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From Barnes & NobleThe Barnes & Noble Review from Discover Great New Writers
As one of our Discover readers said recently, "A good book is a good book," regardless of the audience for which it was written. In the spirit of that comment, we heartily recommend The Book Thief for readers of both the adult and teen persuasions.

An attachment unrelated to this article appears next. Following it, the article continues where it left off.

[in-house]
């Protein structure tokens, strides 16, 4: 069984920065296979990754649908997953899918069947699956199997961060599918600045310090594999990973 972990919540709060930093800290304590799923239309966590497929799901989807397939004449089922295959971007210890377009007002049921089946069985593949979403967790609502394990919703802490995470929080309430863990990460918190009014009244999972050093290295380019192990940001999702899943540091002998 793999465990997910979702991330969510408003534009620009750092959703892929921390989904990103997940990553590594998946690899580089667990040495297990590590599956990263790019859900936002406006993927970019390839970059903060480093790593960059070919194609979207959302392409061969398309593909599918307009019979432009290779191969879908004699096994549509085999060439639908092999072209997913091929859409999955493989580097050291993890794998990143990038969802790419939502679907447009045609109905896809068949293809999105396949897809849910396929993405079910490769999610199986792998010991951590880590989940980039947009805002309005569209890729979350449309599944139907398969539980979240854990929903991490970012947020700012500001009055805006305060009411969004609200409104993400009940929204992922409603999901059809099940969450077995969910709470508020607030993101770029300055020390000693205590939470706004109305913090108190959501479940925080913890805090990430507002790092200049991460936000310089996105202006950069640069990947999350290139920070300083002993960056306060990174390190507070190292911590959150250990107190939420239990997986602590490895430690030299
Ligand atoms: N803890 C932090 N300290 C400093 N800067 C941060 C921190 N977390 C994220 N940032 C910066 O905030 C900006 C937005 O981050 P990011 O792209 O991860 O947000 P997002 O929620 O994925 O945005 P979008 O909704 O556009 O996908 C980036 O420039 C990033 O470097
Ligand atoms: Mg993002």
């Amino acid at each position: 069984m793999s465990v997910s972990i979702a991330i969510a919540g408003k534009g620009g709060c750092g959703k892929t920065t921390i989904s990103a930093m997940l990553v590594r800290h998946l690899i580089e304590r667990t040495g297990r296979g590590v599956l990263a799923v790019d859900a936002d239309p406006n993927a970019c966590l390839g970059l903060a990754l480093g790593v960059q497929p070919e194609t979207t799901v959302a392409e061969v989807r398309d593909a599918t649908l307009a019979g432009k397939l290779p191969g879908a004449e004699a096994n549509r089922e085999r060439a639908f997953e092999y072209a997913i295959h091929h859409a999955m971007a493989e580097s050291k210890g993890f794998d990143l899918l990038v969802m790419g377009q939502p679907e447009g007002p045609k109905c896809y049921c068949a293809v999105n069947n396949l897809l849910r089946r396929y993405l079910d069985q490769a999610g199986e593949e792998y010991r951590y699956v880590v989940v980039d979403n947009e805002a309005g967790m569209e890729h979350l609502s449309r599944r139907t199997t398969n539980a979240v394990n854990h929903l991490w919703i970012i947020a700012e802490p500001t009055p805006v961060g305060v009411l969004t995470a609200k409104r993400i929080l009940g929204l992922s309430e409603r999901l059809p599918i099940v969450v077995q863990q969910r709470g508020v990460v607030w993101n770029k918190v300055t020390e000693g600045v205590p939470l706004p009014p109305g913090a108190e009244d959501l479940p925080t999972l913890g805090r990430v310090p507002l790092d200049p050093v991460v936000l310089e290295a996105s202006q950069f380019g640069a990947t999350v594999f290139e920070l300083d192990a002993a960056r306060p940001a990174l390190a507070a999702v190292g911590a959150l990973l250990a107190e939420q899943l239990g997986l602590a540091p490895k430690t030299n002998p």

Australian-born Markus Zusak grew up sitting at the kitchen table, glued to his chair, listening to his mother's tales of her childhood in Nazi Germany. Such tales would later serve as a springboard for his unusual novel about the power of words to both destroy and comfort. A daring work in the adventurous spirit of The Shadow of the Wind, this novel has a bizarre narrator: Death. Drawn into a tense and dangerous historical era, readers discover how Liesel Meminger first learns to read and is transformed into the "book thief," stealing books before they can be burned by the Nazis or confiscated from personal libraries. When her family decides to hide a Jew in the basement, Liesel holds out hope to him in the form of her two most precious commodities: words and stories. (Summer 2006 Selection)